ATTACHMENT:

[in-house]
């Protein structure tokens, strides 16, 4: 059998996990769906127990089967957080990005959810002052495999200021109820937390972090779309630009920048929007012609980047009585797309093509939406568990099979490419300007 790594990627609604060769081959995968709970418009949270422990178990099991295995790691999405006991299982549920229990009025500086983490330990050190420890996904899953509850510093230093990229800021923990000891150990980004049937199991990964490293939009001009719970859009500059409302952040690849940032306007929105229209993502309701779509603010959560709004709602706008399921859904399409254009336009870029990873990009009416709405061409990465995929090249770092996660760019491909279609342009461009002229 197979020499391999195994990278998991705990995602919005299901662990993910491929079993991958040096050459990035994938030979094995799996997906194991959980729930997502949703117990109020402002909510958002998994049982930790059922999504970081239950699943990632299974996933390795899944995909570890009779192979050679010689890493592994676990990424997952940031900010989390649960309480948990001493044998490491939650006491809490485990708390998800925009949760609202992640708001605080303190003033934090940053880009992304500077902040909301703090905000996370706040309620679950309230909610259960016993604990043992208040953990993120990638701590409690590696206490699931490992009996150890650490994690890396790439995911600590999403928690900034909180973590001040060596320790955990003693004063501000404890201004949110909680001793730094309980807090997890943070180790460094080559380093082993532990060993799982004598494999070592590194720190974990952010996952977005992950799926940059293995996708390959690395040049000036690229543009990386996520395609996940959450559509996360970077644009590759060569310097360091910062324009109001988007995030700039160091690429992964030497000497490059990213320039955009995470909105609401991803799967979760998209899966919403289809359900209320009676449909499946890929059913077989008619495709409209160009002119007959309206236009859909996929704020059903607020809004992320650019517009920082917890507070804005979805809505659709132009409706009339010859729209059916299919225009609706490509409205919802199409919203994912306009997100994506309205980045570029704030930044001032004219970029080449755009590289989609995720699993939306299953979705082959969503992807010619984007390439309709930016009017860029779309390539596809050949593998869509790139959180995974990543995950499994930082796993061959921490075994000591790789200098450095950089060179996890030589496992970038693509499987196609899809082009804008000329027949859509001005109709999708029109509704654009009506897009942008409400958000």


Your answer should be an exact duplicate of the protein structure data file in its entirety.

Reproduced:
[in-house]
């Protein structure tokens, strides 16, 4: 059998996990769906127990089967957080990005959810002052495999200021109820937390972090779309630009920048929007012609980047009585797309093509939406568990099979490419300007 790594990627609604060769081959995968709970418009949270422990178990099991295995790691999405006991299982549920229990009025500086983490330990050190420890996904899953509850510093230093990229800021923990000891150990980004049937199991990964490293939009001009719970859009500059409302952040690849940032306007929105229209993502309701779509603010959560709004709602706008399921859904399409254009336009870029990873990009009416709405061409990465995929090249770092996660760019491909279609342009461009002229 197979020499391999195994990278998991705990995602919005299901662990993910491929079993991958040096050459990035994938030979094995799996997906194991959980729930997502949703117990109020402002909510958002998994049982930790059922999504970081239950699943990632299974996933390795899944995909570890009779192979050679010689890493592994676990990424997952940031900010989390649960309480948990001493044998490491939650006491809490485990708390998800925009949760609202992640708001605080303190003033934090940053880009992304500077902040909301703090905000996370706040309620679950309230909610259960016993604990043992208040953990993120990638701590409690590696206490699931490992009996150890650490994690890396790439995911600590999403928690900034909180973590001040060596320790955990003693004063501000404890201004949110909680001793730094309980807090997890943070180790460094080559380093082993532990060993799982004598494999070592590194720190974990952010996952977005992950799926940059293995996708390959690395040049000036690229543009990386996520395609996940959450559509996360970077644009590759060569310097360091910062324009109001988007995030700039160091690429992964030497000497490059990213320039955009995470909105609401991803799967979760998209899966919403289809359900209320009676449909499946890929059913077989008619495709409209160009002119007959309206236009859909996929704020059903607020809004992320650019517009920082917890507070804005979805809505659709132009409706009339010859729209059916299919225009609706490509409205919802199409919203994912306009997100994506309205980045570029704030930044001032004219970029080449755009590289989609995720699993939306299953979705082959969503992807010619984007390439309709930016009017860029779309390539596809050949593998869509790139959180995974990543995950499994930082796993061959921490075994000591790789200098450095950089060179996890030589496992970038693509499987196609899809082009804008000329027949859509001005109709999708029109509704654009009506897009942008409400958000």